There are two ways this problem can be solved. I really like these solutions.
- Square Root Decomposition
Keep a set of at most O(sqrtN) "active nodes".
When you have a query of type 2, just loop through all these active nodes and add the distance between each one to the queried node. When you have a query of type 1, add the new node to the set if the size does not exceed sqrtN. When the size of this set exceeds sqrtN, we need to basically somehow empty the set and update all nodes with their total distance to all active nodes. But this can be easily done in O(N), not O(NsqrtN). The idea is that let's say the root of the tree is node 0, and first find the total distance sum of all active nodes to the root in O(N). Then, consider a node n and its child c, and let ans[n] = the total distance sum of all active nodes to node n. When we move from node n to its child c, we move one closer to every active node in the subtree of c, while moving one further from every other active node in the rest of the tree. So dp[c] = dp[n] - (sub[c]) + (total number of active nodes - sub[c]), where sub[c] is the number of active nodes in the subtree of c (and all sub[..] can be precomputed in O(N), with the same approach one would use to find subtree sizes). So this transition is O(1), meaning that we need O(N) time to simultaneously apply all updates (note that this works for any number of active nodes). In the end, the total time complexity is O(QsqrtN) (since each query of type 2 is O(sqrtN) in the worst case, and queries of type 1 are O(Q/sqrtN * N) = O(QsqrtN) amortized).
BUT: Overall, this is quite slow for me, taking 5 or 6 seconds to process 200k queries over a tree with 100k nodes.
One example of this sort of reasoning:
- Heavy Light Decomposition
Use the same recurrence as above with the same definitions: dp[c] = dp[n] + sz - 2 * sub[c], where sz = total number of active nodes in the whole tree. Now, what happens if we substitute the recurrence in for dp[n]? Then we get dp[c] = (dp[parent of n] + N - 2 * sub[n]) + N - 2 * sub[c]. Reapplying this recurrence until we reach the root (say, node 0) gets us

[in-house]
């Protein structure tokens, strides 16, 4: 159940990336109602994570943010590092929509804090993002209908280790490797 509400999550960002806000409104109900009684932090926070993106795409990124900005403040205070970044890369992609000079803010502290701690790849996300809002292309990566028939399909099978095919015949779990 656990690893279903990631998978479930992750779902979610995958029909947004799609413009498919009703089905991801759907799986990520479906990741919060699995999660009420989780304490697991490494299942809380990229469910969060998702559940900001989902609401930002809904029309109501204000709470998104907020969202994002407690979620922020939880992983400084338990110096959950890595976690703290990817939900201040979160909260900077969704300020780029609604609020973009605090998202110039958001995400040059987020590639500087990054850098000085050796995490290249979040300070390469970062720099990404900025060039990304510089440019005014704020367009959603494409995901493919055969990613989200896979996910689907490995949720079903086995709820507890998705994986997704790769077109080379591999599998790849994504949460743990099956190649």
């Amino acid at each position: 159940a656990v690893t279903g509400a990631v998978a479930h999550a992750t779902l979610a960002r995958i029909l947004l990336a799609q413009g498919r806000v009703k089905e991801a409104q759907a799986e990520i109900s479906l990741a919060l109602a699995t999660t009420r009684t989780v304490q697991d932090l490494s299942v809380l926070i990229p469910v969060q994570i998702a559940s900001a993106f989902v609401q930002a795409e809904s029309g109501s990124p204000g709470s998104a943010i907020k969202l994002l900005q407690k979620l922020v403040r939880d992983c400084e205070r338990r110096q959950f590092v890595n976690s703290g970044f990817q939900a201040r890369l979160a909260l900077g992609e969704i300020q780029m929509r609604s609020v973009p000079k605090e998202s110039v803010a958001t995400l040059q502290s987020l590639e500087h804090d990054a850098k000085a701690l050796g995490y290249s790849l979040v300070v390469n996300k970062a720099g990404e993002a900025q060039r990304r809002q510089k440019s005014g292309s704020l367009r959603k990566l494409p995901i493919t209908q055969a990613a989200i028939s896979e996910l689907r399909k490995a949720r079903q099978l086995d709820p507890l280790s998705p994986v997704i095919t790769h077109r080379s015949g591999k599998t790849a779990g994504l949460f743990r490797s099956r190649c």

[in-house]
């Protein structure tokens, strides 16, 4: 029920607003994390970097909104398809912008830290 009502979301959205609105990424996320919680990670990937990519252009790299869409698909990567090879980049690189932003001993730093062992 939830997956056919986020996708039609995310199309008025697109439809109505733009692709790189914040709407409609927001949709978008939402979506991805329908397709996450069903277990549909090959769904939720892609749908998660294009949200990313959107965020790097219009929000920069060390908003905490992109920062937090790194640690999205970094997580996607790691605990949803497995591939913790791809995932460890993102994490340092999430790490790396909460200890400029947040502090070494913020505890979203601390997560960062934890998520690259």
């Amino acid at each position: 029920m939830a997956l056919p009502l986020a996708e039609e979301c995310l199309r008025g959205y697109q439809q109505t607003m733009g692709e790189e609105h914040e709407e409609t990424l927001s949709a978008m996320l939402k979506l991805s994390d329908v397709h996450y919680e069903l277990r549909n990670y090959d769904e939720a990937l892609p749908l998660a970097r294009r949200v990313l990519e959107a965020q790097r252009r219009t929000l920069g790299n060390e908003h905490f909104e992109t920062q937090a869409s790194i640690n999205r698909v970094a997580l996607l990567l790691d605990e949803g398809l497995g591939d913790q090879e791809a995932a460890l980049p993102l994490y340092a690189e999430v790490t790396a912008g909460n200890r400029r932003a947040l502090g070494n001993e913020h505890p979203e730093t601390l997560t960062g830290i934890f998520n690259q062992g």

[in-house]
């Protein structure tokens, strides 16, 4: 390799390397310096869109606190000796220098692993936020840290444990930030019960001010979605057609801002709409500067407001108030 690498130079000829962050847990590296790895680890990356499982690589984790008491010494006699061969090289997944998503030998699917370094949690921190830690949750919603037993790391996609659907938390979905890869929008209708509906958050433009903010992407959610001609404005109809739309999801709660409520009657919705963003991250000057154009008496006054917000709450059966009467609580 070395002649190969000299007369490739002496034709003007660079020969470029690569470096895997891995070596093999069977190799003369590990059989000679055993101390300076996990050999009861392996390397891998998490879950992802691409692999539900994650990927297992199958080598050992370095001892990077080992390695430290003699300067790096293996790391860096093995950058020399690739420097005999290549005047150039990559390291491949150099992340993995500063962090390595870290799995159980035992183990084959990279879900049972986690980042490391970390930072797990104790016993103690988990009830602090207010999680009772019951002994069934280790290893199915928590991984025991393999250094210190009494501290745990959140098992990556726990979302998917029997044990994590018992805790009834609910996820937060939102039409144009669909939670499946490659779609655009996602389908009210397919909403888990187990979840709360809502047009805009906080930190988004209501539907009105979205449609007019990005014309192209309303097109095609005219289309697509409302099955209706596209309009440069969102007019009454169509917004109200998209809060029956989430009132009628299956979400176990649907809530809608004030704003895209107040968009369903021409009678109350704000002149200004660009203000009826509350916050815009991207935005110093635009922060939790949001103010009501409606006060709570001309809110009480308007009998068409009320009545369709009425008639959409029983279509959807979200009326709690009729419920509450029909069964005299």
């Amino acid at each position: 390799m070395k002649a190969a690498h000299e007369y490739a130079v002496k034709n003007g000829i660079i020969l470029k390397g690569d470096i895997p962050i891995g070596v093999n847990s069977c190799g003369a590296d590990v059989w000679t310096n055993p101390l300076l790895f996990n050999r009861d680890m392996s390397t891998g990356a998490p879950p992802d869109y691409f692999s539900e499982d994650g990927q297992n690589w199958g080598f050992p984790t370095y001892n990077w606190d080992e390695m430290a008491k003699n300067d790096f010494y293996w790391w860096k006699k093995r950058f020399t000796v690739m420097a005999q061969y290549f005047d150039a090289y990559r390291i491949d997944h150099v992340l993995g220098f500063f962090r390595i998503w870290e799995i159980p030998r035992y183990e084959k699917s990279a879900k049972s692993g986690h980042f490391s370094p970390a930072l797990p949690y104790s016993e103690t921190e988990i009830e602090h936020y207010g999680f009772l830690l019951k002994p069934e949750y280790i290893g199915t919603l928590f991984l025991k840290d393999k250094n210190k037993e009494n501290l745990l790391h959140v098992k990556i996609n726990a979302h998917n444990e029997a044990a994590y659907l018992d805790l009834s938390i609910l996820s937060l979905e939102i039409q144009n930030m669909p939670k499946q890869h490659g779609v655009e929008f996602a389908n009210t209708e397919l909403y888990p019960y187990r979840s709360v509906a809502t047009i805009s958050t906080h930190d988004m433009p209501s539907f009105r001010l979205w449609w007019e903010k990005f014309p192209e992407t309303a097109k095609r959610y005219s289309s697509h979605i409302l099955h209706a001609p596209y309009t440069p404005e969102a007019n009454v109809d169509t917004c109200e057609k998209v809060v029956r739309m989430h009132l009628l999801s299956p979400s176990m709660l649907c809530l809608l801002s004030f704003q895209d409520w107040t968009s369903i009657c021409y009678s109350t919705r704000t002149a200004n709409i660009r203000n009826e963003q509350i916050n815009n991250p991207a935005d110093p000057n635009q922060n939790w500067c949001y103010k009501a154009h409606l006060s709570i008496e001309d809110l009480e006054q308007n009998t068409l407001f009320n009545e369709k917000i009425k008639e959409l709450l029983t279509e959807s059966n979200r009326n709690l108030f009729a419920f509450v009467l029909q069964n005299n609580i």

dp[c] = dp + (depth of node c) * sz - 2 * (for every node i on the path from c to the root, except for the root itself) sub[i].
IN OTHER WORDS WE NOW HAVE AN EPIC CLOSED-FORM EXPRESSION FOR THE ANSWER TO ANY NODE
It's clear that dp is easy to maintain (when we get a type 1 query with a new node, just add its distance from the root, which just equals its depth, to dp). sz is also trivial to maintain (it's just the total number of type 1 queries received up to a given point).
But how can we efficiently find 2 * (for every node i on the path from c to the root, except for the root itself) sub[i]?
Heavy Light Decomposition. Basically we need to support two types of queries:
- Update every value on a path to the root by 1
- Find the sum of all values on a path from the root (and then subtract out sub[root] since remember we don't count that in the expression)
And this can be done with Heavy-Light Decomposition incorporating a Lazy Segment Tree.
For the same bounds as above (200k queries on a tree of 100k nodes), I had a runtime of less than 300ms.